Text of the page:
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This article provides information on the industrial sector in Victoria (Australia) that supplies goods and services to defence and military customers (national governments) and associated supply chain.

Defence industry activity in Victoria

The Government of Victoria has stated that the defence industry, including military equipment manufacture as well as design, technology support and other services, is a priority industry for the economic development of the State.[1]

Some examples of defence projects completed or underway in Victoria include:

  • ANZAC class frigate project – ten frigates at a total project value of over $7 billion constructed by Tenix Defence at Williamstown
  • Joint Strike Fighter – to date, twelve Victorian companies have been awarded contracts to work on the JSF F-35 project to provide key components, engineering and design services, which represents about 60 percent of total JSF work done in Australia
  • P3 Orion Avionics Upgrade – the $750m upgrade of RAAF’s maritime patrol aircraft at Avalon
  • Nulka Decoy Project – Victoria is at the centre of the Nulka ship defence system project, a highly successful commercialisation of DSTO technology
  • Evolved Sea Sparrow Missile Project – key elements of the flight control system for the ESSM were developed in Victoria
  • Munitions – all domestic production of military munitions occurs at Benalla
  • F/A-18 Hornet Fighter Aircraft – Australia's fighter aircraft fleet was assembled at Avalon with composite components manufactured at Fishermans Bend in Melbourne
  • High Mobility Engineering Vehicles – delivery of 27 HMEVs completed for the Army, and 40 units sold to the US. High interest has been shown from China, Canada and the United Arab Emirates
  • Bushmaster IMV – full rate production of 700 Bushmaster vehicles is underway at Bendigo. Interest has been shown by the US, Iraq, Saudi Arabia and the United Arab Emirates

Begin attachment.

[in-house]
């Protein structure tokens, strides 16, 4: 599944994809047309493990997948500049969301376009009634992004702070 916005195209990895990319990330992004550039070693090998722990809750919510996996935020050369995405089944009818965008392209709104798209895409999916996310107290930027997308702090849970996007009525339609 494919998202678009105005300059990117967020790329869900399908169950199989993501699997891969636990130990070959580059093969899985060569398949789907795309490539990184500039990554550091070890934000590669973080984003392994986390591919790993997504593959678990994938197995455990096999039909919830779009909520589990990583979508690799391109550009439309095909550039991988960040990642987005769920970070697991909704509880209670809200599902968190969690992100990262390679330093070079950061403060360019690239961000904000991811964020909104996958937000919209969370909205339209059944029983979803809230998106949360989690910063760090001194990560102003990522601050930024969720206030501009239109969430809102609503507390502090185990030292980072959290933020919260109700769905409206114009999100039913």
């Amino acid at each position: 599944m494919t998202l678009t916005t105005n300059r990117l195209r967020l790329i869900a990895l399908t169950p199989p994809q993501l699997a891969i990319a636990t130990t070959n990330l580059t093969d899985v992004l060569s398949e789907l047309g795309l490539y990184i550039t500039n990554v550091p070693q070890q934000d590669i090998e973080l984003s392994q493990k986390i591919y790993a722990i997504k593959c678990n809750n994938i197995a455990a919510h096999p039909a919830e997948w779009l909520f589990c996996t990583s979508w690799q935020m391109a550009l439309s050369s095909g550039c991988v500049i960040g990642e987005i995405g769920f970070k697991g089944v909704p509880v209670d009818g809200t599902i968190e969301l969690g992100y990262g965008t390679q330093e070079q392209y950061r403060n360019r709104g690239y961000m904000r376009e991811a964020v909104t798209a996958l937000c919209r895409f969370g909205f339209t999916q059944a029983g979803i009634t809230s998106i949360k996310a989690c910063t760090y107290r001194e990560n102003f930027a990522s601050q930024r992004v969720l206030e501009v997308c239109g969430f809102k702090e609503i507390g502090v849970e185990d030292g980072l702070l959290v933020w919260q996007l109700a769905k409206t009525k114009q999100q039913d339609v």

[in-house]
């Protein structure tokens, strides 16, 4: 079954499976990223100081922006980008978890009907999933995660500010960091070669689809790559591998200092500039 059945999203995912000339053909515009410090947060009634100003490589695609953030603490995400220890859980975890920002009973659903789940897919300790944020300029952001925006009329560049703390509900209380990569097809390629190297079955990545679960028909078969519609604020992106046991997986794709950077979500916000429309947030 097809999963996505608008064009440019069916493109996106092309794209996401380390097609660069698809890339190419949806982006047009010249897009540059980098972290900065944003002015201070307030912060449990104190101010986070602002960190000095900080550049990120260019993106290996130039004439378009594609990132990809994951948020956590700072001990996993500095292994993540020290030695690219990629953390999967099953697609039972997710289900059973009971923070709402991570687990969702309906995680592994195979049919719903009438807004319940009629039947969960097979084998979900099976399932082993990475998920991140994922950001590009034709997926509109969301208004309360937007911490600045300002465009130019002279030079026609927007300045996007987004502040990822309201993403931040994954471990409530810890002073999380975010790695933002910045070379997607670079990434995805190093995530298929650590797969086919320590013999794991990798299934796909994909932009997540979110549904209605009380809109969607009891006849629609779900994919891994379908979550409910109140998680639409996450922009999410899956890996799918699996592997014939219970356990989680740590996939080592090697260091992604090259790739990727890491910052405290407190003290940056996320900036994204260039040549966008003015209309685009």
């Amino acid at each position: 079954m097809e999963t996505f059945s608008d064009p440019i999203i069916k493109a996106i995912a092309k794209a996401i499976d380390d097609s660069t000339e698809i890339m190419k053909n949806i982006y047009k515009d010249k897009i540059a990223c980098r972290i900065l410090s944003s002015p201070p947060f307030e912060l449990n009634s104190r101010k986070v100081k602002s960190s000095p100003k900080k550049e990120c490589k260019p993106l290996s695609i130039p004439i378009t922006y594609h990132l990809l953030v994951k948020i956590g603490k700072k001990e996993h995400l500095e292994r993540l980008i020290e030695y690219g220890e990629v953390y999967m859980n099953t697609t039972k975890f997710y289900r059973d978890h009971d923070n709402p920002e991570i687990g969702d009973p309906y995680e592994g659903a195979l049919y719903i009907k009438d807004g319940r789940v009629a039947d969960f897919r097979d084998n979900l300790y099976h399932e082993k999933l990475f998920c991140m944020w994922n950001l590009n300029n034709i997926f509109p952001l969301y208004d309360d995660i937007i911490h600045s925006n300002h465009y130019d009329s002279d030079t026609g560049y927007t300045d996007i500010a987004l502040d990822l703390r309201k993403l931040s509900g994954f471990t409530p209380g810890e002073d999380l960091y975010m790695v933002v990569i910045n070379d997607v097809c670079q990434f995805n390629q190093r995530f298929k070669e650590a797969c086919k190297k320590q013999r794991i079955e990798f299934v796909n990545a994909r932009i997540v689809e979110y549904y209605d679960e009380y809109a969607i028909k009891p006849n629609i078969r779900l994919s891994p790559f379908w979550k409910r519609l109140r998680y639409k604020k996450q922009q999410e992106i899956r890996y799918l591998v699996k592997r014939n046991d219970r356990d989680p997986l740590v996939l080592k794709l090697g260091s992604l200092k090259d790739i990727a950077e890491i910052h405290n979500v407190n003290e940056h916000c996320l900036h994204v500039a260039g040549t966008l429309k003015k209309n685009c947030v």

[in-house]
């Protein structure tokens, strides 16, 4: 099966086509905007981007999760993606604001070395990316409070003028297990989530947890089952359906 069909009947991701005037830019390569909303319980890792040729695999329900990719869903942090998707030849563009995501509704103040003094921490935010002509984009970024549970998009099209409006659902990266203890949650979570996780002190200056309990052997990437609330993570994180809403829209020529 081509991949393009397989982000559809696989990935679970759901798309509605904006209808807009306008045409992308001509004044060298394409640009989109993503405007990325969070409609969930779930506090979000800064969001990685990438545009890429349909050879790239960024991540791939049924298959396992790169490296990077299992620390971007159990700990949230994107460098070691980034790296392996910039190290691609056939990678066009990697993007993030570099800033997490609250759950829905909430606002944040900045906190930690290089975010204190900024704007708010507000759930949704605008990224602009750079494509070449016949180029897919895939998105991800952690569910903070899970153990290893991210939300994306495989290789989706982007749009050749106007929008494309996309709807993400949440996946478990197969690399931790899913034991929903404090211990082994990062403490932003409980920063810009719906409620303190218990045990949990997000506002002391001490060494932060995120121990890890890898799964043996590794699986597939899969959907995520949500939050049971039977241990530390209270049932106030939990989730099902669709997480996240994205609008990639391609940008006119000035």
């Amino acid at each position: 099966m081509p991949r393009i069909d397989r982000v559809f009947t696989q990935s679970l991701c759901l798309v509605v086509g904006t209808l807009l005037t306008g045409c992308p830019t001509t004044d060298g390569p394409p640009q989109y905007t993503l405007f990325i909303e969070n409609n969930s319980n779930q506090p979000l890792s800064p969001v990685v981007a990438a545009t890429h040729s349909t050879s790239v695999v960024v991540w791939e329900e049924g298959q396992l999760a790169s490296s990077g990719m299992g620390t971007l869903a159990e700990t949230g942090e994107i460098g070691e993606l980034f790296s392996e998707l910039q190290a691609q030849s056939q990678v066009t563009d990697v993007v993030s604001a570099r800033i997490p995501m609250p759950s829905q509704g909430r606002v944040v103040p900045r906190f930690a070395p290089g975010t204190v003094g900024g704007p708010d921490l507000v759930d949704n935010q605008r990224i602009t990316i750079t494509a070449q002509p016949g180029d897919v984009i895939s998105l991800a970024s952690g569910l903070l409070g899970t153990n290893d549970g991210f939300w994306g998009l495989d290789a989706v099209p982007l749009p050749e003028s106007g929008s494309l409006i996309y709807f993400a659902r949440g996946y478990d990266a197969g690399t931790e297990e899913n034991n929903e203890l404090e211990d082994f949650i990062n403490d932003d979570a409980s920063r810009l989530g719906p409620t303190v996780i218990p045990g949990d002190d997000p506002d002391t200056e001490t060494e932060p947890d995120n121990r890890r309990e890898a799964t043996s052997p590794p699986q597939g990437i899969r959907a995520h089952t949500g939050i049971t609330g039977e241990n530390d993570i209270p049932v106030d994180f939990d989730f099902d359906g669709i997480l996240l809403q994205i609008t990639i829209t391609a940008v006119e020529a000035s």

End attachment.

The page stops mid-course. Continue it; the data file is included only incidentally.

• Canberra class large amphibious ship project – Tenix Defence (now part of BAE Systems Australia) has been announced as the preferred tenderer to build two new large amphibious ships (landing ship helicopter docks, or LHD) for the Royal Australian Navy at a cost of around $3 billion.[2]

Victorian defence businesses have also enjoyed successes in defence exports and global integration. For example: Tenix Defence is completing Project Protector at Williamstown for the New Zealand Government, Thales Australia has sold military vehicles to the US, Canada, the UAE and the Netherlands, Nulka and ESSM technologies have been successfully exported, and GKN is providing high level design support to international primes on global projects such as Joint Strike Fighter.

Victoria is also home to the Defence Materials Technology Centre, Defence Science and Technology Organisation (DSTO) and the Commonwealth Scientific and Industrial Research Organisation (CSIRO).

Scale of defence industry in Victoria

Note: unless otherwise indicated, data in this section is from "Project to measure Victoria's defence industry activity" written by Australian Aerospace and Defence Innovations Ltd, June 2006. [2]

Approximately 25 percent of defence industry activity in Australia occurs in Victoria, despite the fact that Victoria has few major military bases and consequently fewer opportunities to supply maintenance and overhaul services to Defence assets. The core of Victoria’s defence industry (being those businesses with more than 50 percent of revenue derived from defence customers) has a turnover in excess of $1.2 billion per annum, employing over 10,500 Victorians.

About 60 percent of this employment is by the 19 Prime and Tier 1 defence contractors that undertake defence work in Victoria.

This activity is separate from those people employed directly in the Australian Defence Force and Defence civilian administration. There are around 6000 military employees based in Victoria and almost 4000 civilian employees.[3] These employment and activity numbers does also not include research institutions and related non-profit activities. For example, there are around 600 people employed in Victoria by the Defence Science and Technology Organisation.[4]